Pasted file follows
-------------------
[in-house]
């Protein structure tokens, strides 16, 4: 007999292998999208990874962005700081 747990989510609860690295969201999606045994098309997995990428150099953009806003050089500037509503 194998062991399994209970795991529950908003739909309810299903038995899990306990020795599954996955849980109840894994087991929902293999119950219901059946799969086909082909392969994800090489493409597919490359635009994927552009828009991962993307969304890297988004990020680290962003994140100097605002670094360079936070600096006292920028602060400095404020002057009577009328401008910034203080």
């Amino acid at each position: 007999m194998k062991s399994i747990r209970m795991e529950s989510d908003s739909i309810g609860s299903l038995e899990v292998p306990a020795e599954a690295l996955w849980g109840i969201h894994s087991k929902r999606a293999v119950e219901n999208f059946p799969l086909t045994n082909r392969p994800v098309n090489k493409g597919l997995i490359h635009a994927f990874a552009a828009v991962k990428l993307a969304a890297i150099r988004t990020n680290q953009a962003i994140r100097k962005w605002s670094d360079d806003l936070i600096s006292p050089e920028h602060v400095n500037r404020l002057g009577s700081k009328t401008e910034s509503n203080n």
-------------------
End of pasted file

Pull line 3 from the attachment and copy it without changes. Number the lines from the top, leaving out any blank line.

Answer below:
């Amino acid at each position: 007999m194998k062991s399994i747990r209970m795991e529950s989510d908003s739909i309810g609860s299903l038995e899990v292998p306990a020795e599954a690295l996955w849980g109840i969201h894994s087991k929902r999606a293999v119950e219901n999208f059946p799969l086909t045994n082909r392969p994800v098309n090489k493409g597919l997995i490359h635009a994927f990874a552009a828009v991962k990428l993307a969304a890297i150099r988004t990020n680290q953009a962003i994140r100097k962005w605002s670094d360079d806003l936070i600096s006292p050089e920028h602060v400095n500037r404020l002057g009577s700081k009328t401008e910034s509503n203080n």